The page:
*This page is under contruction. Check back for updates
In 1999, a mutual friend thought I should meet Travis Meeks, the leader singer/songwriter for Days Of The New. He was recording and getting ready to mix some singles at Ocean Way Studios here in Hollywood. I went there, we talked for a few hours, and seemed to hit it off. He knew I was a multi-instrumentalist was asking me about playing keyboards/sound effects for the next tour. Travis was explaining to me that while touring with Metallica, he had a futuristic type idea to bring smells to the audience and not just music. And his immediate plans were to remix some singles (mixed by Tom Lord-Alge), and make a couple videos and then we would take it from there. One of these songs was called “Enemy.”
About a year later, Travis asked me to come to Kentucky where he was recording the 3rd Days Of The New Album (aka The Red Album or Days Of The New, Vol. 3). This was being funded by a major label (Outpost / Interscope), so I was dealing with an accountant mostly for my travel arrangements. Travis asked me to bring a guitar and bass. He said he wanted to bring my Seattle aggression to the recordings. He also liked the fact I had been associated with members of Alice In Chains and wanted me to add that magical fairy dust to the recordings. On the plane I listened constantly to the second Days Of The New album to get familiar with those songs. Because I thought might be playing some of those. But that was not the case.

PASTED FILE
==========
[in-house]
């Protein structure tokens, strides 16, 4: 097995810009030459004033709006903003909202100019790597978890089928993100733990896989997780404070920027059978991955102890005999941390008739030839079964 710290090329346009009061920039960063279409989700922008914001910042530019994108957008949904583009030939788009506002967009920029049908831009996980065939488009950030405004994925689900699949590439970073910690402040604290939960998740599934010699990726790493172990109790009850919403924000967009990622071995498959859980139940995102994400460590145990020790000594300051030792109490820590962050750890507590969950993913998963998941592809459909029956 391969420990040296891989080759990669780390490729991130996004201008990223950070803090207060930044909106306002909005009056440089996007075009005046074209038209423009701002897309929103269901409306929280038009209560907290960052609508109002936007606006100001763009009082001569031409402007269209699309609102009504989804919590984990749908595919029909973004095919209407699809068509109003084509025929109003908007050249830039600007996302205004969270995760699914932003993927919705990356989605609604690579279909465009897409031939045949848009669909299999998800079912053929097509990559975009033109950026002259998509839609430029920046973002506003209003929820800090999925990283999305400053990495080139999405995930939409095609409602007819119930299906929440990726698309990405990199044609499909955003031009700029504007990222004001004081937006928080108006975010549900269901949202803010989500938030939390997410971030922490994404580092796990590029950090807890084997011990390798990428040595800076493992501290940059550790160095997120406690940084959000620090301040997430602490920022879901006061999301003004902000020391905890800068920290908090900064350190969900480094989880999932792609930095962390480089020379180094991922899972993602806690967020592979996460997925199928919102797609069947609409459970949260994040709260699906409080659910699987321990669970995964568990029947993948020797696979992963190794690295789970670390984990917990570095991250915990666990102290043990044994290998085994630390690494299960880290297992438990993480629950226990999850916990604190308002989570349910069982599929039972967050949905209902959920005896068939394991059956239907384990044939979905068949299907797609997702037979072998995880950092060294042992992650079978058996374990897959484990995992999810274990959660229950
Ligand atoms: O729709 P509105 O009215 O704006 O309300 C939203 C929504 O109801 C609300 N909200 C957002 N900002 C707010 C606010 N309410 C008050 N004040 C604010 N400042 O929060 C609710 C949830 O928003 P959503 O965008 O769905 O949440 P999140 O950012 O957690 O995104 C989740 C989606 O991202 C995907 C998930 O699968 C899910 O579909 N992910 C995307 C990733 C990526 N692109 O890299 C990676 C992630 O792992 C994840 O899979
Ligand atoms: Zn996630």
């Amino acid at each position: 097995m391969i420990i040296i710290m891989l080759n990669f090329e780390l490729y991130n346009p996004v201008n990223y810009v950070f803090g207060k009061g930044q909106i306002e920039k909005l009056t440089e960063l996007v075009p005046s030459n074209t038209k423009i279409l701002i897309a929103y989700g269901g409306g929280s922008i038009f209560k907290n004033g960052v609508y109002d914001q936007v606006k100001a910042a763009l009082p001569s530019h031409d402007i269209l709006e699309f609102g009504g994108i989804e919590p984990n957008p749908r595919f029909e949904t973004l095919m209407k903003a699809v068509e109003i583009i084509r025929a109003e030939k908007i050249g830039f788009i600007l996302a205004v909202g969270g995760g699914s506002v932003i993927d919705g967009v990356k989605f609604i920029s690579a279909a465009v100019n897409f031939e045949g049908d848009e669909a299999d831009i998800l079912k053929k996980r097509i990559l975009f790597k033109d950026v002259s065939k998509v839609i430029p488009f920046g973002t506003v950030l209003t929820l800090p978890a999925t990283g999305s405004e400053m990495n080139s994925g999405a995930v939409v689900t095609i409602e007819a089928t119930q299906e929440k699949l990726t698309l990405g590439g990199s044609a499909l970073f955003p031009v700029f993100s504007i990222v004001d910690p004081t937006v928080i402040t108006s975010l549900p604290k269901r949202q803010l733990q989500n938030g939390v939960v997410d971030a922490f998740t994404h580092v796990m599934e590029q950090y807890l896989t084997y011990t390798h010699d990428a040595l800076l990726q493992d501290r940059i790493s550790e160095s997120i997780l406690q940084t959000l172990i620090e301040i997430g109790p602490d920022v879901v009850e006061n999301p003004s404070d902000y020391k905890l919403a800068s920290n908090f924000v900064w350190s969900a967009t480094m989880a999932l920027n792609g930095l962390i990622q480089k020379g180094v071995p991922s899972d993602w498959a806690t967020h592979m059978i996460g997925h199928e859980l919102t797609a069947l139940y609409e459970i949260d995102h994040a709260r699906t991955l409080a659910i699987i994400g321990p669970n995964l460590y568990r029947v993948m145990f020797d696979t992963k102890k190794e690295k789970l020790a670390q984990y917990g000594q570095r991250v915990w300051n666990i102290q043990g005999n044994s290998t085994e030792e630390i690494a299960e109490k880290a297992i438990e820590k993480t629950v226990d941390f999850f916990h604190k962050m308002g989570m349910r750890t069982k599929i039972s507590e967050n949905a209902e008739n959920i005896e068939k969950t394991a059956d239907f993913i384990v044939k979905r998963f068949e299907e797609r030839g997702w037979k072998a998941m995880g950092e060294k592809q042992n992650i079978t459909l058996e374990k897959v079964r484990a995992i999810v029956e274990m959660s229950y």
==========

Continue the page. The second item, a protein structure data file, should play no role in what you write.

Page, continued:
I arrived at Distillery Sound in Louisville, KY. This was a huge 16,000 (?) square foot studio presumably owned by Travis. Pretty impressive for a 20 year old, but he was a Platinum artist. We had the best equipment that rivaled LA studios and if we needed an instrument or something, it was Fed Ex’d the next day. The Producer was Bill Klatt, who had also Produced Michael Jackson, Janet Jackson, Santana and was responsible for the hit song “Believe” by Cher. As soon as I walked in, they saw that I had a broken bass string from the flight and they replaced it immediately. Then I was escorted right into an isolated recording room to begin immediately playing guitar on a song called “Fighting W/ Clay.”- which I had never heard before. All this within five minutes of walking in the door.
Travis gave me one of his Taylor guitars to use and insisted I also use one of his picks. It took me a while to get the rhythm right but Mike Huettig (the other guitarist/bassist) told me it took him a week to get right. We recorded it while playing with the whole band. We then moved on to another song (I’m not sure if this other song was included on the album). But the recording engineer was having problems getting used to the equipment and suddenly realized we didn’t have enough room on the hard drive to save the recordings I had just played on. We put in an order to have another hard drive overnighted to us. But as the week went on, Travis felt more inspired for other songs, and we worked on Ray Rizzo’s drums instead, so those two songs I played on, never made it to the album with my guitar parts. You can see how we charted out the arrangement “Fighting W/ Clay" in the photo below.
You are visitor number: 889